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This never happened to Tolstoy

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“Chris Miles’ cheeky fusion of fae and suburbia”

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My short story ‘The Household Debt’ is among the many tales of fantasy, horror and science-fiction in the latest Andromeda Spaceways Inflight Magazine. Editor Simon Petrie kindly namechecks my piece in his blog post introducing the issue, aptly describing it as a ‘cheeky fusion of fae and suburbia’. It’s also my first full-length speculative fiction story sale.

If you’re not aware of it, ASIM is edited by a cooperative whose members (many of whom are celebrated genre authors in their own right) take turns to oversee the selection of stories for an individual issue. It’s one of the (if not the) most regular print outlets for genre fiction in Australia, publishing local and international authors, and I’m thrilled that my story has found a home within its pages.

I haven’t had a chance to read issue 51 cover to cover, but so far I’ve been very impressed by fellow newcomer Robin Shortt’s ‘Bonsai’, and am looking forward to reading the Keith Stevenson and Thoraiya Dyer pieces.

And if I may be so crass, print ($12.95) and PDF ($4.95) copies of ASIM 51 can be purchased at andromedaspaceways.com.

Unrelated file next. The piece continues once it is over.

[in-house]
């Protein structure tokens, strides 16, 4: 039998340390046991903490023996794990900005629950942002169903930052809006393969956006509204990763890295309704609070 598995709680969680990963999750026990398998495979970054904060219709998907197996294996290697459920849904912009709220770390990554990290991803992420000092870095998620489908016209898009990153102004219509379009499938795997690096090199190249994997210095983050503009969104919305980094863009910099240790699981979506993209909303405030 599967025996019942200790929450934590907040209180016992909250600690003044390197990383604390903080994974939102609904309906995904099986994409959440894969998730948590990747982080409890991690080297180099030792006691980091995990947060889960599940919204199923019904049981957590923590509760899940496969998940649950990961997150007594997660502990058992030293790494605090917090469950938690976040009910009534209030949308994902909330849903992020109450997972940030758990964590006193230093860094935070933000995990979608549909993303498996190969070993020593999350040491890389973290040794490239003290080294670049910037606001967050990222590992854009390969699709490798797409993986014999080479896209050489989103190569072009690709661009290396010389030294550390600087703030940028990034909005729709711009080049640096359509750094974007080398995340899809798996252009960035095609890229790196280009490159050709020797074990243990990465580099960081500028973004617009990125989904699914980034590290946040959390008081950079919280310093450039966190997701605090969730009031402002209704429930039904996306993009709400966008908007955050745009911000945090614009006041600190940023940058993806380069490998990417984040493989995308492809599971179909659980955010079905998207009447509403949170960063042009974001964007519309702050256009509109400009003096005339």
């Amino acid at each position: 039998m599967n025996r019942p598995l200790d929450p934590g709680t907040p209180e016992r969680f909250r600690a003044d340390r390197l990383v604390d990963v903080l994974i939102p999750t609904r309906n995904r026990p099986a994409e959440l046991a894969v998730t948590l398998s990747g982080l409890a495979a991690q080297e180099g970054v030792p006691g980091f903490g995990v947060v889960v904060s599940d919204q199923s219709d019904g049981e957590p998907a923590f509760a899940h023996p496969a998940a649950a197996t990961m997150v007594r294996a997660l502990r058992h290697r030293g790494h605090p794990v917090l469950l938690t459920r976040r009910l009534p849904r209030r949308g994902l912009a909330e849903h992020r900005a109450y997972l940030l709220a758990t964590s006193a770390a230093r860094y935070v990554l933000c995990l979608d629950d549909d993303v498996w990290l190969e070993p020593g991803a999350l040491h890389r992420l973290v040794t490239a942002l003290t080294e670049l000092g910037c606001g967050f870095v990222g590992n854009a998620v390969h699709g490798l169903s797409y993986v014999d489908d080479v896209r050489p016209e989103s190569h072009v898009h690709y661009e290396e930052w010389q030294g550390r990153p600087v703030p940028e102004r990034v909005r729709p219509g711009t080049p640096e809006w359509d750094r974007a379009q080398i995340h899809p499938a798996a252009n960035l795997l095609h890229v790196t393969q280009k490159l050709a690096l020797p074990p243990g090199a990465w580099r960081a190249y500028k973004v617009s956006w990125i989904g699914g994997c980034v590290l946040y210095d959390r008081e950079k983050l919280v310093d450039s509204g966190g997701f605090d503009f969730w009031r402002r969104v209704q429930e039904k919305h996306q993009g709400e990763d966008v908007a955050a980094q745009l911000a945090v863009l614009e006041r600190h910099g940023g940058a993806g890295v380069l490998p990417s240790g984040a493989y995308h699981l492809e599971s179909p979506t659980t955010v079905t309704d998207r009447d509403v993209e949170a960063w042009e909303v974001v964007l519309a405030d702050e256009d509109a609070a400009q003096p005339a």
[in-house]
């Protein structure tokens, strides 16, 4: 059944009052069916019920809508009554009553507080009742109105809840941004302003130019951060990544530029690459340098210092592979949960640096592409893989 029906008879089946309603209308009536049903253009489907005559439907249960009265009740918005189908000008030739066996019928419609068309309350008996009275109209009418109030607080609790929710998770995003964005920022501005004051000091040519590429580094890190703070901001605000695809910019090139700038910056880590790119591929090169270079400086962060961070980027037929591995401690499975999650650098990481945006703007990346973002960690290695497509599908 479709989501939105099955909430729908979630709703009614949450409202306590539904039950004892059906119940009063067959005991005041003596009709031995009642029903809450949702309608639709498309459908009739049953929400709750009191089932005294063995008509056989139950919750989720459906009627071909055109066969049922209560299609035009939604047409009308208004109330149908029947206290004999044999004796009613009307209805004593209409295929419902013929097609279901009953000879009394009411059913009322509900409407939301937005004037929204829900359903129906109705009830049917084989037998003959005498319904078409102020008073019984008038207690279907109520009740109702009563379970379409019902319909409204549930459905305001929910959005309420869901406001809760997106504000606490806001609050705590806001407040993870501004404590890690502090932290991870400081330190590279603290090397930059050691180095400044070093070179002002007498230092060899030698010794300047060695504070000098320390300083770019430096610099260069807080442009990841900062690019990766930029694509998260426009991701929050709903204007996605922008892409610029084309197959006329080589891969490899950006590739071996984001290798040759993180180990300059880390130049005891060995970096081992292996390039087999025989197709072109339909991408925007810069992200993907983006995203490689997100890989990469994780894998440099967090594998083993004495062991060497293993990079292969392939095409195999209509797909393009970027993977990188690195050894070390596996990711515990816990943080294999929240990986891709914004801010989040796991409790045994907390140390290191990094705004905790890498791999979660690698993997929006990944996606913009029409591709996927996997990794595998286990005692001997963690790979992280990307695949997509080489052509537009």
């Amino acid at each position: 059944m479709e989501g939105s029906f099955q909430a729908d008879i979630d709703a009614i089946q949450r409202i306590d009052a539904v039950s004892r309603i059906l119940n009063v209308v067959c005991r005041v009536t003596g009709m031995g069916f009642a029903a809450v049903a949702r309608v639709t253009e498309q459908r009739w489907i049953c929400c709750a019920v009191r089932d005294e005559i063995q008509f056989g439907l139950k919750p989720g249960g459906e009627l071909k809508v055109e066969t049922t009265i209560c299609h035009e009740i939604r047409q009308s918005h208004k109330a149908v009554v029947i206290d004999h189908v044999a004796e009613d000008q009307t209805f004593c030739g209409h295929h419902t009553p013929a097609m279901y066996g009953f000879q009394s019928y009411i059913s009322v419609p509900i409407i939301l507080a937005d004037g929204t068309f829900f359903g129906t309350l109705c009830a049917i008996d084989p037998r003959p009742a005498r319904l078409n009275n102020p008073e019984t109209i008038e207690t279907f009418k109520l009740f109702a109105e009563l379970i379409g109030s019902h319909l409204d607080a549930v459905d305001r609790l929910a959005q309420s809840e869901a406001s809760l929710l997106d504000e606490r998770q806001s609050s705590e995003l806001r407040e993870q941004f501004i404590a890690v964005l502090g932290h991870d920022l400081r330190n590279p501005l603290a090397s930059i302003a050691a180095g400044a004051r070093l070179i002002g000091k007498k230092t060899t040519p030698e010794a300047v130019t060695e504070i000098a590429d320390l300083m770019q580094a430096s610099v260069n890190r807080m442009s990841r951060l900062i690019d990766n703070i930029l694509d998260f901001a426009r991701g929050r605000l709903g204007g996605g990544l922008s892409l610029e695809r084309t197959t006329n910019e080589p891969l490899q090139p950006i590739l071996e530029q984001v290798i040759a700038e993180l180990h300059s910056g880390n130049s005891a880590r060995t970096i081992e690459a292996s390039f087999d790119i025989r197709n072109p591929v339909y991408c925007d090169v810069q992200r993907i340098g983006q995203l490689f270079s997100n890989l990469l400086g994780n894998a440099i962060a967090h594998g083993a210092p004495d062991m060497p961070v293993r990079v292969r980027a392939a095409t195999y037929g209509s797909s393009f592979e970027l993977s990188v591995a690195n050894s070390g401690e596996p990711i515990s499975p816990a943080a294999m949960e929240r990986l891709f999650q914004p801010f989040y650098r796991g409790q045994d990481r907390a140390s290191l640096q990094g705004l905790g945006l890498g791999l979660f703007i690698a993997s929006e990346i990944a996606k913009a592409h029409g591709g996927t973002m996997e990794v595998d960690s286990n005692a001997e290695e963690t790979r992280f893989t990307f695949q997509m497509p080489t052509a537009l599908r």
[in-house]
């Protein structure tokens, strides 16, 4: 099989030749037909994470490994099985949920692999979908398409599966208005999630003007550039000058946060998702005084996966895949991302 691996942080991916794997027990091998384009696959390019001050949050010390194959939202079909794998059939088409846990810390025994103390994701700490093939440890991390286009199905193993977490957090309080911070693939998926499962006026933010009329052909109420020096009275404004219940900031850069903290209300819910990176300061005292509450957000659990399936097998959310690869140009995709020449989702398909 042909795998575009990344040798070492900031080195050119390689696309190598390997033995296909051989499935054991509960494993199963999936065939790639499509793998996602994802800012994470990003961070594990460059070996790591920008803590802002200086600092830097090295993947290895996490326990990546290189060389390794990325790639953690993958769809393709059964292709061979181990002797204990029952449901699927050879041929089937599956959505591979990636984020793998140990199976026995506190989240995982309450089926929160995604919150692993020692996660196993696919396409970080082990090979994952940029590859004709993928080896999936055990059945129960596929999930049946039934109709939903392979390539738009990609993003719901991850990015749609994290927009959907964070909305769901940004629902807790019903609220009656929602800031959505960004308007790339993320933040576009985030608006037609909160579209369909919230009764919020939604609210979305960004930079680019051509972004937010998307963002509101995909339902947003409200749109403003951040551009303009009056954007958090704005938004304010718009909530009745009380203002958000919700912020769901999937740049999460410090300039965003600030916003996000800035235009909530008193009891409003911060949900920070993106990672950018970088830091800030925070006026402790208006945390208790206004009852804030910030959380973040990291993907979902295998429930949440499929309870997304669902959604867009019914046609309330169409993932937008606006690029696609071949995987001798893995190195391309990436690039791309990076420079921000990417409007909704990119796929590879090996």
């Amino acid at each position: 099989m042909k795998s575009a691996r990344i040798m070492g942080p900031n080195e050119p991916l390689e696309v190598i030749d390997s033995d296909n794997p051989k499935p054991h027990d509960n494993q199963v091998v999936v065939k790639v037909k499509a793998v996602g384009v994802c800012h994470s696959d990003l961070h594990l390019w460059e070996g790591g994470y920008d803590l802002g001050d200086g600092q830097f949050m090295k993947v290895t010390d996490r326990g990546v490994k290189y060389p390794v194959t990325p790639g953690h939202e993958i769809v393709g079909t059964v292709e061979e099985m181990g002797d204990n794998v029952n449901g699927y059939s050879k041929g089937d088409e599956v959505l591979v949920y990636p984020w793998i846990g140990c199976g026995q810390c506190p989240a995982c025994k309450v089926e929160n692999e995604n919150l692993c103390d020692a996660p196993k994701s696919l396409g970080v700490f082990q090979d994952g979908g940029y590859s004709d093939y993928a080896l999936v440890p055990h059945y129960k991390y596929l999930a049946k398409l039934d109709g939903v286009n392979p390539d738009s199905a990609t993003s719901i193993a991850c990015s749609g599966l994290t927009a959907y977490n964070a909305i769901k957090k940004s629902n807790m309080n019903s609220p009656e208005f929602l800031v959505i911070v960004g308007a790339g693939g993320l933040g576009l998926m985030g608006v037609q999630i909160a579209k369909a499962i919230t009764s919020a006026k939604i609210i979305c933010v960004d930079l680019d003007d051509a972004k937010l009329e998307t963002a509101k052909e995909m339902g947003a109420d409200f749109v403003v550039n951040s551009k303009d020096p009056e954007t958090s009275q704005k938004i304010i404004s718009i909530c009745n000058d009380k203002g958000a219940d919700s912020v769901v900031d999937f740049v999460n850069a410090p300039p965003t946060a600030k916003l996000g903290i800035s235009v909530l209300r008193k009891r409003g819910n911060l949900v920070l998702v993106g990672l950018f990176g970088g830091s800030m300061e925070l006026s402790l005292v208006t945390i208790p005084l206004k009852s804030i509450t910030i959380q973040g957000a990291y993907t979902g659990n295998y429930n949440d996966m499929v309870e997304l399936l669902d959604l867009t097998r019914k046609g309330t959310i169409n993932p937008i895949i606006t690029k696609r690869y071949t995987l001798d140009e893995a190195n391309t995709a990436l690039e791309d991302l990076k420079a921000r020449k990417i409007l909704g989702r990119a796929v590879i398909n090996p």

In visible ink

Just a quick note to say that I have a story in ‘Junk’, this year’s Visible Ink anthology, published by students of the Professional Writing & Editing course at RMIT. Some wonderful stories (mine possibly not included) and wonderful design (love the perfectly balanced typography on the cover, minor quibbles over the line-length of the internal text).

My story is called ‘Great Hoaxes of the Twentieth Century and Beyond’ and reveals a few things you might not know about Orson Welles. You can find out not much at all at the Visible Ink website.

Copyright remains with the authors so I may eventually put the story up on the site, though I’d urge you to buy a copy if you see it around. Anthologies like this make for great holiday season reading.